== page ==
CHAPTER VIThe Armies of Asinius, Plancus, and Ventidius -- Octavius gains Possession of the Army of Calenus -- Antony's Wife and Mother join him at Athens -- Octavius begins to suspect Antony -- He holds a Conversation on the Subject with Lucius -- Antony sets Sail for Italy -- Meets Ahenobarbus in the Adriatic -- Antony arrives at Brundusium and lays Siege to it -- Octavius marches thither -- Antony sends to Macedonia to bring his Army -- The Soldiers of the Two Armies fraternize -- Death of Fulvia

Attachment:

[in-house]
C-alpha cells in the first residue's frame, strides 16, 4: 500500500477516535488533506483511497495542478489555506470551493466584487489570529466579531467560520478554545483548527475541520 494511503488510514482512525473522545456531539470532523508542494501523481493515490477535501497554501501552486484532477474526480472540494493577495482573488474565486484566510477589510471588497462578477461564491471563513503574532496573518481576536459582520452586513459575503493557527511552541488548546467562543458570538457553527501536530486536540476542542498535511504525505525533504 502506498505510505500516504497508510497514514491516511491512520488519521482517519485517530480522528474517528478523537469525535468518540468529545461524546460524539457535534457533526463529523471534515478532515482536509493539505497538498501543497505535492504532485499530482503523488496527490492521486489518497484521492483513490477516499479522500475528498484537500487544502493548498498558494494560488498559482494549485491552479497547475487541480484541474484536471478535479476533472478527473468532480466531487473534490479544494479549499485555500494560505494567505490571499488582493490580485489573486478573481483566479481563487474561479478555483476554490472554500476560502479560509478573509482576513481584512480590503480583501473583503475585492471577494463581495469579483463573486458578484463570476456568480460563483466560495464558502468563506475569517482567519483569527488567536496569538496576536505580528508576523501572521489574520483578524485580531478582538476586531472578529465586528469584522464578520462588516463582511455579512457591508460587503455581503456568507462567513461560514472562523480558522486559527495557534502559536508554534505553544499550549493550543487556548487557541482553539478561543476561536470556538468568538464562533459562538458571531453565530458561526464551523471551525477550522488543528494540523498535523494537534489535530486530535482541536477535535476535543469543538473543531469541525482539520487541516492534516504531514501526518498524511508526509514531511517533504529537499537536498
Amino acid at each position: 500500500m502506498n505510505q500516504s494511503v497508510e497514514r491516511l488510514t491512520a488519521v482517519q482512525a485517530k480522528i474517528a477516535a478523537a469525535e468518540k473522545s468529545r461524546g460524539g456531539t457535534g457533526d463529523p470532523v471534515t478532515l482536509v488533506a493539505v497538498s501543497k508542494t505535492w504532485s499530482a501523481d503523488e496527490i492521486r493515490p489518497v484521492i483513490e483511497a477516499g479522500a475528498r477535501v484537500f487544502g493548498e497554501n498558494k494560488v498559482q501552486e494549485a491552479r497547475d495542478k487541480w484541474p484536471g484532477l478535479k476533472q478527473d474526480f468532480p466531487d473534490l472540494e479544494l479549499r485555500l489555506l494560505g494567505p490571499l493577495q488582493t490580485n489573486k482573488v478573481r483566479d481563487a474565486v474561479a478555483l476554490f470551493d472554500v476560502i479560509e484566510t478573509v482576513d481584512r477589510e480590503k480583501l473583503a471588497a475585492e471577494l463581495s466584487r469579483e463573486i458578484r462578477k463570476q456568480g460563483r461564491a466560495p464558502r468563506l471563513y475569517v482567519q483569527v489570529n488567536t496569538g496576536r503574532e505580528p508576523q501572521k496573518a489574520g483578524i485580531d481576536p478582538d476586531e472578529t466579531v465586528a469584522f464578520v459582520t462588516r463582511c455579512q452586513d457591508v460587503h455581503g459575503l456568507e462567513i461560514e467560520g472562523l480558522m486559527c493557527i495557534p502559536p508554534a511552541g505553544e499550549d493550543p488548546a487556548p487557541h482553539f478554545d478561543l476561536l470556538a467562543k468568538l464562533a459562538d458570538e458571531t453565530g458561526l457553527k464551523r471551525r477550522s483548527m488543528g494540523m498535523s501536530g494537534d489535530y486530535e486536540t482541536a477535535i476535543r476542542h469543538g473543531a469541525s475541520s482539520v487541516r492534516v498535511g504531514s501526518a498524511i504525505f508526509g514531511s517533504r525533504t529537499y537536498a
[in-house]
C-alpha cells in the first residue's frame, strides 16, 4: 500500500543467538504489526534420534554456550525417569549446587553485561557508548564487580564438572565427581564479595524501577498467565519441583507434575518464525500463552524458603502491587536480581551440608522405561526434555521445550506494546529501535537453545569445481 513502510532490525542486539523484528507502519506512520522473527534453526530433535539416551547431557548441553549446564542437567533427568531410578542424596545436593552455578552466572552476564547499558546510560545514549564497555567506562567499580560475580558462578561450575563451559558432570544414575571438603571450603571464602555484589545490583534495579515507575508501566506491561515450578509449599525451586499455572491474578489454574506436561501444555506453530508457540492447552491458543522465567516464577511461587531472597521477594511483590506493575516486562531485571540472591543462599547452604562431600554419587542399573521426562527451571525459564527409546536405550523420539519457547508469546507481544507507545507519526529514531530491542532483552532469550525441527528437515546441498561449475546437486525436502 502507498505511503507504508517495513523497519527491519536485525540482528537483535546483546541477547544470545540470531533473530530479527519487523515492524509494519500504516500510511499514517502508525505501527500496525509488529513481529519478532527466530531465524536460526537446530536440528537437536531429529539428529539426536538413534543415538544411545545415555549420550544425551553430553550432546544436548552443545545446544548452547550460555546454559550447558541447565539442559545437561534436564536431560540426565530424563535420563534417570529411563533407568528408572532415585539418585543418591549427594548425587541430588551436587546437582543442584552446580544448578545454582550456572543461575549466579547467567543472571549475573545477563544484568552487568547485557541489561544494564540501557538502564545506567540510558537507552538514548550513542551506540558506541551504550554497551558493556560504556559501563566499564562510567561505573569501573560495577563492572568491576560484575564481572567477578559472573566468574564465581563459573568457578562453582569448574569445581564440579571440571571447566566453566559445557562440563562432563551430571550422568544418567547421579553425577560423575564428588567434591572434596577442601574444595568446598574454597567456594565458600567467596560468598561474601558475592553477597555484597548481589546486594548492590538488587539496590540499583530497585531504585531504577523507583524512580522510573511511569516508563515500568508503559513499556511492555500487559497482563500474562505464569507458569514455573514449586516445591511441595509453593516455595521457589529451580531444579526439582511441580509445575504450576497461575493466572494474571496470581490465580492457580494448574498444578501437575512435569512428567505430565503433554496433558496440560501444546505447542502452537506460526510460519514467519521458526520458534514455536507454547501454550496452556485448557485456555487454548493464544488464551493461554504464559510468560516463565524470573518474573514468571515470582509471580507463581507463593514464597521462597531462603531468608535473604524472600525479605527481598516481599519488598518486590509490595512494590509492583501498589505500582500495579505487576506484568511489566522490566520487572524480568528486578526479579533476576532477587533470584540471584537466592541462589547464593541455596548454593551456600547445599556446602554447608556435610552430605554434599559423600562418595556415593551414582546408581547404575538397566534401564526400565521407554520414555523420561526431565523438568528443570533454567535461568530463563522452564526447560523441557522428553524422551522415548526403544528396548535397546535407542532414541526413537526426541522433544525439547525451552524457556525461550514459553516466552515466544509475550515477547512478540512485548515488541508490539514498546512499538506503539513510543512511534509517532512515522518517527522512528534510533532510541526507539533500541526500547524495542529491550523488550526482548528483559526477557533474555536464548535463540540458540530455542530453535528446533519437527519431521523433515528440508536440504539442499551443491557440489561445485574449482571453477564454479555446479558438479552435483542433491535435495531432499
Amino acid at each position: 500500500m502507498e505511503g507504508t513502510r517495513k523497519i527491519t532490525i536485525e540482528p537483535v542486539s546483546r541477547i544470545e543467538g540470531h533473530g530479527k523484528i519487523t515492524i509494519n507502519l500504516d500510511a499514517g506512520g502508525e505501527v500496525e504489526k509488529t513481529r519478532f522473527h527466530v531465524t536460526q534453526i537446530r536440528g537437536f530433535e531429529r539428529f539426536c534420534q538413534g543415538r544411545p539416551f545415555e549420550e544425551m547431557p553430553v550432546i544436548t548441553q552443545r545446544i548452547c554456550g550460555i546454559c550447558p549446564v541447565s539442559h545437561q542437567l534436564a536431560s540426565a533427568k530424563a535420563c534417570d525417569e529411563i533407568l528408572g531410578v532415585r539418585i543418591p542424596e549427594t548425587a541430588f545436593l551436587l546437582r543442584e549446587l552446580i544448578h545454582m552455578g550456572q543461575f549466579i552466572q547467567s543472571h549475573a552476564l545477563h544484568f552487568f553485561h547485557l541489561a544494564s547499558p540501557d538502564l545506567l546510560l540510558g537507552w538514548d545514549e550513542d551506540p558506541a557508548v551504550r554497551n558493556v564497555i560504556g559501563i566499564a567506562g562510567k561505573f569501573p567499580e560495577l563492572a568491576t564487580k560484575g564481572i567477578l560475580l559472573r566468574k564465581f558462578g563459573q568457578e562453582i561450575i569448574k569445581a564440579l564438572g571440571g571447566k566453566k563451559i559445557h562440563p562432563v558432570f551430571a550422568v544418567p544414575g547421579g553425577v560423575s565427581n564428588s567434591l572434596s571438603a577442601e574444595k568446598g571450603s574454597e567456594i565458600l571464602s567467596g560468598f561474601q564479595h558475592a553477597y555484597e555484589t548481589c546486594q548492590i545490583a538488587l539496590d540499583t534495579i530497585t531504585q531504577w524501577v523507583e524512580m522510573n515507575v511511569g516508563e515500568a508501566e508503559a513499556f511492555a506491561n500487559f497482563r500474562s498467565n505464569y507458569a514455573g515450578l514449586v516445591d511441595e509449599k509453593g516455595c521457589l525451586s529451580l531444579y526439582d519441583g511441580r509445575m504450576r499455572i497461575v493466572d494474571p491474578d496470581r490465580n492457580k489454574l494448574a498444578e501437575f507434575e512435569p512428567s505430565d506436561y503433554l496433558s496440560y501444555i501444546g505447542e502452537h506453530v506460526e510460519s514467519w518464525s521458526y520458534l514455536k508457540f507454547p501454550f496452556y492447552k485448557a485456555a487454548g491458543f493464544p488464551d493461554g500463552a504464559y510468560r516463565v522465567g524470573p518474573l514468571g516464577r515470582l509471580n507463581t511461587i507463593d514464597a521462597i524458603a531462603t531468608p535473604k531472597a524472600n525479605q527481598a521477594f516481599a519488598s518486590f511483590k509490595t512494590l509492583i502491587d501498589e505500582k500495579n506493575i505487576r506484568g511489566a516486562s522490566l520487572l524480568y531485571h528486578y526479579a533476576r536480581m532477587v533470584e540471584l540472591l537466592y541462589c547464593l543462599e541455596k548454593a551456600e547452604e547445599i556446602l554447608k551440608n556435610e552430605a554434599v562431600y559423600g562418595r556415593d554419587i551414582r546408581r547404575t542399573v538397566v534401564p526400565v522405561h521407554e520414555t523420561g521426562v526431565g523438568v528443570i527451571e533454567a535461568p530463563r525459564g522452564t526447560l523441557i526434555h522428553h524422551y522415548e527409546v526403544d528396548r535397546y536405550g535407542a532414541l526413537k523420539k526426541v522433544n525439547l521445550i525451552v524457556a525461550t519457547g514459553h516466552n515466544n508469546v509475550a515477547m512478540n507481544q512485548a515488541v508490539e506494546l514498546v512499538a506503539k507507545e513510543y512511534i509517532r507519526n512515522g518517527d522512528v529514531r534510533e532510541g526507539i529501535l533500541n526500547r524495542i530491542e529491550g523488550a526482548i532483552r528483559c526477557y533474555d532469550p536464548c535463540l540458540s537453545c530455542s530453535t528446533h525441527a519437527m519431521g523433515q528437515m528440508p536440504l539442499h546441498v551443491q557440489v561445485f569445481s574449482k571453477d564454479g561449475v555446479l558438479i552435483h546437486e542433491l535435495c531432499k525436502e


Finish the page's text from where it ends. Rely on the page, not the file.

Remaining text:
Now Asinius, Plancus, Ventidius, Crassus, Ateius, and the others of that party, who had forces not to be despised, numbering about thirteen legions of disciplined LIVIA AS PRIESTESS OF AUGUSTUS From Pompeii, in the Museum at Naples troops and upward of 6500 horse, considering Lucius the chief actor in the war, retired to the sea-coast by various routes, some to Brundusium, some to Ravenna, some to Tarentum, some to Murcus and Ahenobarbus, and still others to Antony. The friends of Octavius followed them, offering terms of peace, and harassing those who refused, especially the infantry. From among them only two legions, belonging to Plancus, who were intercepted at Cameria, were persuaded by Agrippa to desert to him. Fulvia fled with her children to Dicæarchia,1 and thence to Brundusium, with 3000 horse, who were sent with her by the generals as an escort. At Brundusium there were five war-ships which had been sent for from Macedonia, and she embarked and put to sea, accompanied by Plancus, who abandoned the remains of his army through cowardice. These soldiers chose Ventidius as their commander. Asinius drew over Ahenobarbus to the side of Antony. Both Asinius and Ventidius wrote these facts to Antony, and they prepared landing-places, in expectation of his early arrival, and stores of provisions throughout Italy.  Octavius was planning to get possession of another considerable army belonging to Antony, that was under the command of Fufius Calenus near the Alps. He already had suspicions of Antony, and he hoped, if the latter remained friendly, to preserve these forces for him, or, if war should break out, to add this large force to his own strength. While he was still delaying and looking around for a fair-seeming occasion, Calenus died. Octavius, believing that he had found a good excuse for both transactions, went and took possession of the army and of Gaul and Spain besides, which were Antony's provinces.2 Fufius, the son of Calenus, was terrified, and delivered everything over to him without a fight. Octavius, having acquired eleven legions of soldiers and these large provinces by one stroke, dismissed the chief officers from their commands, substituted his own, and returned to Rome.  As it was still winter, Antony retained the deputies of the colonized veterans, who had been sent to him, and concealed his intentions. In the spring he set out from Alexandria and proceeded by land to Tyre, and thence by sea, touching at Cyprus and Rhodes, to the province of Asia. There he learned of the doings at Perusia and he blamed his brother and Fulvia, and, most of all, Manius. He found Fulvia at Athens, whither she had fled from Brundusium. His mother, Julia, who had fled to Pompeius, had been sent thither by him from Sicily with warships, and escorted by some of the optimates of his party, by Lucius Libo, his father-in-law, by Saturninus and others, who, being attracted by Antony's capacity for great deeds, sought to bring him into friendly relations with Pompeius and to form an alliance between them against Octavius. Antony replied that he thanked Pompeius for sending his mother and that he would requite him for the service in due time; that if there should be a war with Octavius he would ally himself with Pompeius, but that if Octavius should adhere to their agreements he would endeavor to reconcile him with Pompeius. Such was his answer.  When Octavius returned from Gaul to Rome he heard about those who had set sail for Athens. Not knowing exactly what answer Antony had given them, he began to excite the colonized soldiers against the latter, representing that Antony intended to bring back Pompeius with the owners of the lands which the soldiers now held, for most of the owners had taken refuge with Pompeius. Although this cause of irritation was plausible, the soldiers would not even then take up arms against Antony with any zeal, the reputation he had gained at Philippi having made him popular. Octavius considered himself far superior to Antony, to Pompeius, and to Ahenobarbus in the number of troops, as he now had more than forty legions, but as he had no ships and no time to make any, while they had 500, he feared lest they should bring famine upon Italy by patrolling the coast. While meditating on those things, and while he had the choice of many virgins in marriage, he wrote to Mæcenas to make an engagement for him with Scribonia,3 the sister of Libo, the father-in-law of Pompeius, so that he might have the means of coming to an arrangement with the latter if need be. When Libo heard of this he wrote to his family that they should betroth her to Octavius without delay. Then Octavius, on various pretexts, sent away, to this place and that, such of Antony's friends and soldiers as he could not trust, and he sent Lepidus to Africa, the province assigned to him, and with him the six of Antony's legions who were under suspicion.  Then he summoned Lucius to his presence and praised him for his attachment to his brother, because he had taken the blame upon himself while carrying out Antony's wishes, but reproached him with ingratitude if, after meeting such a favor from himself, he should now refuse to confess concerning the aims of Antony, who was said to have formed an alliance openly with Pompeius. "Having confidence in you," he said, "when Calenus died I took charge of his provinces and army through my friends for Antony, so that they might not be without a head, but now that the plot is unveiled I shall keep them all for myself, and if you wish to go to your brother I will allow you to do so fearlessly." He spoke thus, either to test Lucius or in order that what he said might reach Antony. Lucius replied in the same spirit as before, saying, "I knew that Fulvia was in favor of the monarchy, but I joined with her and made use of my brother's soldiers to overthrow all of you. And now if my brother should come to dissolve the monarchy I would go to join him, either openly or secretly, and would fight you again in behalf of the country, although you have been a benefactor to me. If he seeks allies to assist him in maintaining the tyranny, I will fight on your side against him as long as I think that you are not trying to establish a monarchy. I shall always set my country above gratitude and above family." So spake Lucius. Octavius, holding him in the same admiration as recently [at Perusia], said that he did not wish to incite him against his brother, but that he would intrust to Lucius, because he was what he was, the whole of Spain, and the army in it, which were now under the command of his lieutenants, Peducæus and Lucius.4 So Octavius dismissed Lucius with honor, but kept a secret watch upon him by means of his lieutenants.  Antony left Fulvia ill at Sicyon, and set sail from Corcyra into the Adriatic5 with an inconsiderable army and 200 ships that he had built in Asia. Antony learned that Ahenobarbus was coming to meet him with a fleet and a large number of soldiers. Then some of Antony's friends thought that it was not safe to trust to the agreement exchanged between them, since Ahenobarbus had been condemned at the trial of Cæsar's murderers, and had been placed on the list of the proscribed, and had fought against Antony and Octavius at the time of the battle of Philippi.6 Nevertheless, Antony advanced with five of his best ships in order to seem to have confidence in Ahenobarbus, and he ordered the others to follow at a certain distance. When Ahenobarbus was observed coming forward, rowing swiftly, with his whole army and fleet, Plancus, who was standing by the side of Antony, was alarmed and advised him to check his course and send a few men forward to make a test, as to a man whose intentions were doubtful. Antony replied that he would rather die by a breach of the treaty than to be saved by an appearance of cowardice, and continued his course. Now they were drawing near, and the vessels which bore the chiefs were distinguishable by their ensigns and approached each other. Antony's first lictor, who stood on the prow as was customary, either forgetful that Ahenobarbus was a man of doubtful purpose, and that he was leading his own forces, or moved by a lofty spirit as though he were meeting subject or inferior men, ordered them to lower their flag. They did so, and laid their ship alongside of Antony's. When the two commanders saw each other they exchanged greetings, and the army of Ahenobarbus saluted Antony as imperator. Plancus recovered his courage with difficulty. Antony received Ahenobarbus in his own ship and sailed to Palœis,7 where Ahenobarbus had his infantry, and here he yielded his tent to Antony.  From thence they sailed to Brundusium, which was garrisoned by five cohorts of Octavius' troops. The citizens closed their gates against Ahenobarbus, as an old enemy, and against Antony, as one introducing an enemy. Antony was indignant. Considering this a pretence, and that he was in fact shut out by Octavius' garrison at the latter's instance, he drew a ditch and palisade across the isthmus that connects the town with the mainland. The city is situated on a peninsula which fronts a crescent-shaped harbor. Now the people coming from the mainland could no longer reach the rising ground on which the city stands, as it had been cut off and walled in. Antony also surrounded the harbor, which is large, and the islands in it, with towers planted closely together. He sent forces along the coasts of Italy, whom he ordered to seize the advantageous positions. He called upon Pompeius to move against Italy with his fleet and to do whatever he could. Pompeius, with alacrity, despatched Menodorus with a numerous fleet and four legions of soldiers, who seized Sardinia, which belonged to Octavius, and two legions in it, who were panic-stricken at this agreement between Pompeius and Antony. In Italy Antony's men captured the town of Sipuntum of Ausonia.8 Pompeius besieged Thurii and Consentia and ravaged their territory with his cavalry.  Octavius, attacked so suddenly and in so many places, sent Agrippa into Ausonia to succor the distressed inhabitants. Agrippa called out the colonized veterans along the road, and they followed at a certain interval, supposing that they were moving against Pompeius, but when they learned that what had happened had been done at Antony's instance, they turned around and went back secretly. Octavius was greatly alarmed by this. Nevertheless, while marching to Brundusium with another army he again fell in with the colonized veterans, and interceded with them, and prevailed upon those who had been colonized by himself to follow him. They were ashamed to refuse, but they had the secret intention to bring Antony and Octavius into harmony with each other, and if Antony should refuse and should go to war, then to defend Octavius. The latter was detained some days at Canusium by sickness. Although his forces considerably outnumbered those of Antony, he found Brundusium walled in, and he could do nothing but encamp alongside of it and await events.  Antony was enabled by means of his intrenchments to defend himself easily, although he was much inferior in numbers. He summoned his army from Macedonia in haste, and in the meantime he resorted to the stratagem of sending war-ships and merchant vessels to sea by night secretly with a multitude of private citizens on board, which returned, one after another, the next day, in sight of Octavius, bearing armed men, as though they had just come from Macedonia. Antony had his machines already prepared and was about to attack the Brundusians, to the great chagrin of Octavius, since he was not able to defend them. Toward evening the news reached both armies that Agrippa had captured Sipuntum and that Pompeius had been repulsed from Thurii, but was still besieging Consentia. Antony was disturbed by this news. When it was announced that Servilius was coming to the assistance of Octavius with 1500 horse, Antony could not restrain his rage, but sprang up from supper, and, with such friends as he could find ready and with 400 horse, he pressed forward with the utmost intrepidity, and fell upon the 1500, who were still asleep near the town of Uria, threw them into a panic, captured them without a fight, and returned to Brundusium the same day. Thus did the reputation that Antony had gained at Philippi as an invincible man still inspire terror.  Antony's prætorian cohorts, proud of his prestige, approached the camp of Octavius in groups and reproached their former comrades for coming hither to fight Antony, to whom they all owed their safety at Philippi. When the latter replied that the others had come making war against themselves, they fell to arguing and brought charges against each other. Antony's men said that Brundusium had been closed against him and that Calenus' troops had been taken from him. The others spoke of the investment and siege of Brundusium, the invasion of Southern Italy, the agreement with Ahenobarbus, one of Cæsar's murderers, and the treaty with Pompeius, their common enemy. Finally Octavius' men revealed their purpose to the others, saying that they had come with Octavius, not because they were forgetful of Antony's merits, but with the intention of bringing them to an agreement, or, if Antony refused and continued the war, of defending Octavius against him. These things they openly said also when they approached Antony's works. While these events 'were in progress the news came that Fulvia was dead. It was said that she was dispirited by Antony's reproaches and fell sick; and it was thought that she had become a willing victim of disease on account of the anger of Antony, who had left her while she was sick and had not visited her even when he was going away. The death of this turbulent woman, who had stirred up so disastrous a war on account of her jealousy of Cleopatra, seemed extremely fortunate to both of the parties who were rid of her. Nevertheless, Antony was much saddened by this event because he considered himself in some sense the cause of it.